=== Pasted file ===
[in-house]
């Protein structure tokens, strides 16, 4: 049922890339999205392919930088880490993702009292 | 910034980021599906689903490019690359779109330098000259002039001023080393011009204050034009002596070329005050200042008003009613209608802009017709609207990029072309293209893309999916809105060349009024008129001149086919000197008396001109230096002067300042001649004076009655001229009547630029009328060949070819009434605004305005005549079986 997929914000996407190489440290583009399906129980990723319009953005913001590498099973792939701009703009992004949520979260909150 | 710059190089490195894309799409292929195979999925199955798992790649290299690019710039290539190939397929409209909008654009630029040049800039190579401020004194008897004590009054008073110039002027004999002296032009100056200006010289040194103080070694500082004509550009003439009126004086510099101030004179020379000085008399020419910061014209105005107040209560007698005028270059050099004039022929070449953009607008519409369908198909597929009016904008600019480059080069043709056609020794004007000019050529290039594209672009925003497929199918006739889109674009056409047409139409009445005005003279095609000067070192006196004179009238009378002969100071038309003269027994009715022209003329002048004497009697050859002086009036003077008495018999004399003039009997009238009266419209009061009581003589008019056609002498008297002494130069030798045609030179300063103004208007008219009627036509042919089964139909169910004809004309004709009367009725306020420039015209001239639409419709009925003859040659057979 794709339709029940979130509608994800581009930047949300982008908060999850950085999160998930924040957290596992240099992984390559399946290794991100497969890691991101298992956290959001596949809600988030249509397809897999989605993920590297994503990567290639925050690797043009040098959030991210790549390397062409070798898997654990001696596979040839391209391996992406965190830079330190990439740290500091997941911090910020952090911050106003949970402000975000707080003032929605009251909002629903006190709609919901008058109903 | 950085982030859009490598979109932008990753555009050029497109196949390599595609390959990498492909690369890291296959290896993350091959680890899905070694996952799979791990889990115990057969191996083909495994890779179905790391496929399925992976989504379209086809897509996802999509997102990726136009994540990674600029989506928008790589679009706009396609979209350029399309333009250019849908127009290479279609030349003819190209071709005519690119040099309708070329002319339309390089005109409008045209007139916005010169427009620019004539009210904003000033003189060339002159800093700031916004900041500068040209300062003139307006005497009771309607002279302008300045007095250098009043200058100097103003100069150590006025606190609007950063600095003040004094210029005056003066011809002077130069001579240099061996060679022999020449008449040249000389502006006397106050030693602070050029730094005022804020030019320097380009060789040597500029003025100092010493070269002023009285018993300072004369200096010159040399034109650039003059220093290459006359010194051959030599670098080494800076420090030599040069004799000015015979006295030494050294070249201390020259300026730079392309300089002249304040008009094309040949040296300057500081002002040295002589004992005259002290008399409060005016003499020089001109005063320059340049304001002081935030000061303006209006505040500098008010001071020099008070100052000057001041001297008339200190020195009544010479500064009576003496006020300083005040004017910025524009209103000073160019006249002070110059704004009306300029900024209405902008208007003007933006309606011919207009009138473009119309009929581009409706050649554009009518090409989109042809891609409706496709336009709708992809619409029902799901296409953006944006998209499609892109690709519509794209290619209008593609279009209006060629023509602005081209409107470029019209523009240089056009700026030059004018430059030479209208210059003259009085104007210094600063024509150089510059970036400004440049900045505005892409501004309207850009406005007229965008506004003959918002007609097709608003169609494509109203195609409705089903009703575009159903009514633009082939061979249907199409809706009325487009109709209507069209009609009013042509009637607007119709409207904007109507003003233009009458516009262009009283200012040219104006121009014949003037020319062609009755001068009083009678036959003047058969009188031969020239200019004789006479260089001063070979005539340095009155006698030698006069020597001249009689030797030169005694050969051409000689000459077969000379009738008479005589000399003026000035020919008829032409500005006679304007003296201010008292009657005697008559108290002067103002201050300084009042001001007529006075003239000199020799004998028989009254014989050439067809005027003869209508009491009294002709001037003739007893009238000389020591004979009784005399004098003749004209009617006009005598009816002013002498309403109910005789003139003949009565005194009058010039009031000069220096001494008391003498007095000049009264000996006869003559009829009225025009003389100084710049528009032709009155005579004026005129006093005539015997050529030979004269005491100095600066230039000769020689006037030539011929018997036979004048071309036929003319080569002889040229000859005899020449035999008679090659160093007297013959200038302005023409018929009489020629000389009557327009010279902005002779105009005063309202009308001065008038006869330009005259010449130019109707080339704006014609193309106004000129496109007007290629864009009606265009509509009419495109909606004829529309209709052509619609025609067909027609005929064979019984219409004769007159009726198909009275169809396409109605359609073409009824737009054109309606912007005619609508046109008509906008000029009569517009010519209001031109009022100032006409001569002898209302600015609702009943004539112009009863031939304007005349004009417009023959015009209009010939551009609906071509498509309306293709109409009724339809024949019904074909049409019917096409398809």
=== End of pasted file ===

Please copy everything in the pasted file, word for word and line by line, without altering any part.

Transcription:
[in-house]
């Protein structure tokens, strides 16, 4: 049922890339999205392919930088880490993702009292 | 910034980021599906689903490019690359779109330098000259002039001023080393011009204050034009002596070329005050200042008003009613209608802009017709609207990029072309293209893309999916809105060349009024008129001149086919000197008396001109230096002067300042001649004076009655001229009547630029009328060949070819009434605004305005005549079986 997929914000996407190489440290583009399906129980990723319009953005913001590498099973792939701009703009992004949520979260909150 | 710059190089490195894309799409292929195979999925199955798992790649290299690019710039290539190939397929409209909008654009630029040049800039190579401020004194008897004590009054008073110039002027004999002296032009100056200006010289040194103080070694500082004509550009003439009126004086510099101030004179020379000085008399020419910061014209105005107040209560007698005028270059050099004039022929070449953009607008519409369908198909597929009016904008600019480059080069043709056609020794004007000019050529290039594209672009925003497929199918006739889109674009056409047409139409009445005005003279095609000067070192006196004179009238009378002969100071038309003269027994009715022209003329002048004497009697050859002086009036003077008495018999004399003039009997009238009266419209009061009581003589008019056609002498008297002494130069030798045609030179300063103004208007008219009627036509042919089964139909169910004809004309004709009367009725306020420039015209001239639409419709009925003859040659057979 794709339709029940979130509608994800581009930047949300982008908060999850950085999160998930924040957290596992240099992984390559399946290794991100497969890691991101298992956290959001596949809600988030249509397809897999989605993920590297994503990567290639925050690797043009040098959030991210790549390397062409070798898997654990001696596979040839391209391996992406965190830079330190990439740290500091997941911090910020952090911050106003949970402000975000707080003032929605009251909002629903006190709609919901008058109903 | 950085982030859009490598979109932008990753555009050029497109196949390599595609390959990498492909690369890291296959290896993350091959680890899905070694996952799979791990889990115990057969191996083909495994890779179905790391496929399925992976989504379209086809897509996802999509997102990726136009994540990674600029989506928008790589679009706009396609979209350029399309333009250019849908127009290479279609030349003819190209071709005519690119040099309708070329002319339309390089005109409008045209007139916005010169427009620019004539009210904003000033003189060339002159800093700031916004900041500068040209300062003139307006005497009771309607002279302008300045007095250098009043200058100097103003100069150590006025606190609007950063600095003040004094210029005056003066011809002077130069001579240099061996060679022999020449008449040249000389502006006397106050030693602070050029730094005022804020030019320097380009060789040597500029003025100092010493070269002023009285018993300072004369200096010159040399034109650039003059220093290459006359010194051959030599670098080494800076420090030599040069004799000015015979006295030494050294070249201390020259300026730079392309300089002249304040008009094309040949040296300057500081002002040295002589004992005259002290008399409060005016003499020089001109005063320059340049304001002081935030000061303006209006505040500098008010001071020099008070100052000057001041001297008339200190020195009544010479500064009576003496006020300083005040004017910025524009209103000073160019006249002070110059704004009306300029900024209405902008208007003007933006309606011919207009009138473009119309009929581009409706050649554009009518090409989109042809891609409706496709336009709708992809619409029902799901296409953006944006998209499609892109690709519509794209290619209008593609279009209006060629023509602005081209409107470029019209523009240089056009700026030059004018430059030479209208210059003259009085104007210094600063024509150089510059970036400004440049900045505005892409501004309207850009406005007229965008506004003959918002007609097709608003169609494509109203195609409705089903009703575009159903009514633009082939061979249907199409809706009325487009109709209507069209009609009013042509009637607007119709409207904007109507003003233009009458516009262009009283200012040219104006121009014949003037020319062609009755001068009083009678036959003047058969009188031969020239200019004789006479260089001063070979005539340095009155006698030698006069020597001249009689030797030169005694050969051409000689000459077969000379009738008479005589000399003026000035020919008829032409500005006679304007003296201010008292009657005697008559108290002067103002201050300084009042001001007529006075003239000199020799004998028989009254014989050439067809005027003869209508009491009294002709001037003739007893009238000389020591004979009784005399004098003749004209009617006009005598009816002013002498309403109910005789003139003949009565005194009058010039009031000069220096001494008391003498007095000049009264000996006869003559009829009225025009003389100084710049528009032709009155005579004026005129006093005539015997050529030979004269005491100095600066230039000769020689006037030539011929018997036979004048071309036929003319080569002889040229000859005899020449035999008679090659160093007297013959200038302005023409018929009489020629000389009557327009010279902005002779105009005063309202009308001065008038006869330009005259010449130019109707080339704006014609193309106004000129496109007007290629864009009606265009509509009419495109909606004829529309209709052509619609025609067909027609005929064979019984219409004769007159009726198909009275169809396409109605359609073409009824737009054109309606912007005619609508046109008509906008000029009569517009010519209001031109009022100032006409001569002898209302600015609702009943004539112009009863031939304007005349004009417009023959015009209009010939551009609906071509498509309306293709109409009724339809024949019904074909049409019917096409398809």